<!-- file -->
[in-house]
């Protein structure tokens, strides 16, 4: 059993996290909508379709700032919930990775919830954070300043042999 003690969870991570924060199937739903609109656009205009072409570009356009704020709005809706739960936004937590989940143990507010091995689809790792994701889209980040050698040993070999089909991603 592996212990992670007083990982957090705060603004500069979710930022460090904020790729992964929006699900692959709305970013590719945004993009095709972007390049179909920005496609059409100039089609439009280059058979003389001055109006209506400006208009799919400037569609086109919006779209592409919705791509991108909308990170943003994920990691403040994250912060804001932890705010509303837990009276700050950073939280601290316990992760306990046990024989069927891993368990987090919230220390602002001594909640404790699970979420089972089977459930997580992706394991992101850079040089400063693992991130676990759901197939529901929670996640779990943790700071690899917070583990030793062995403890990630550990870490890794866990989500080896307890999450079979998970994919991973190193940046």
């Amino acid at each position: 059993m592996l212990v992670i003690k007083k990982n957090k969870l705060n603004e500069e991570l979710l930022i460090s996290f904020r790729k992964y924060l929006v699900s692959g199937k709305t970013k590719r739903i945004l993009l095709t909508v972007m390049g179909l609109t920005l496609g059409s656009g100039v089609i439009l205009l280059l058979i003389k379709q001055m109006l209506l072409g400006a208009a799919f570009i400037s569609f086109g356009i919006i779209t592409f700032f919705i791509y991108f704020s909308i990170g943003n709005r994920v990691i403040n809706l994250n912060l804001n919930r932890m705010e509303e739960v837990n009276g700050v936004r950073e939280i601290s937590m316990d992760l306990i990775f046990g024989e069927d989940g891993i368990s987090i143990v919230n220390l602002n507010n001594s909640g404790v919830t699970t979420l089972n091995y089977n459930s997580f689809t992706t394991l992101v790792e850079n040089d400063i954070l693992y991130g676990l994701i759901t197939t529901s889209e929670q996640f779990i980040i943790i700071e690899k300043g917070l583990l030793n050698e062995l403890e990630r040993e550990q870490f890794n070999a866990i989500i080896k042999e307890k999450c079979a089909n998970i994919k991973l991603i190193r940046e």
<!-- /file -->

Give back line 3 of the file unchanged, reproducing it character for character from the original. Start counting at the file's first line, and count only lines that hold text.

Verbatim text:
């Amino acid at each position: 059993m592996l212990v992670i003690k007083k990982n957090k969870l705060n603004e500069e991570l979710l930022i460090s996290f904020r790729k992964y924060l929006v699900s692959g199937k709305t970013k590719r739903i945004l993009l095709t909508v972007m390049g179909l609109t920005l496609g059409s656009g100039v089609i439009l205009l280059l058979i003389k379709q001055m109006l209506l072409g400006a208009a799919f570009i400037s569609f086109g356009i919006i779209t592409f700032f919705i791509y991108f704020s909308i990170g943003n709005r994920v990691i403040n809706l994250n912060l804001n919930r932890m705010e509303e739960v837990n009276g700050v936004r950073e939280i601290s937590m316990d992760l306990i990775f046990g024989e069927d989940g891993i368990s987090i143990v919230n220390l602002n507010n001594s909640g404790v919830t699970t979420l089972n091995y089977n459930s997580f689809t992706t394991l992101v790792e850079n040089d400063i954070l693992y991130g676990l994701i759901t197939t529901s889209e929670q996640f779990i980040i943790i700071e690899k300043g917070l583990l030793n050698e062995l403890e990630r040993e550990q870490f890794n070999a866990i989500i080896k042999e307890k999450c079979a089909n998970i994919k991973l991603i190193r940046e």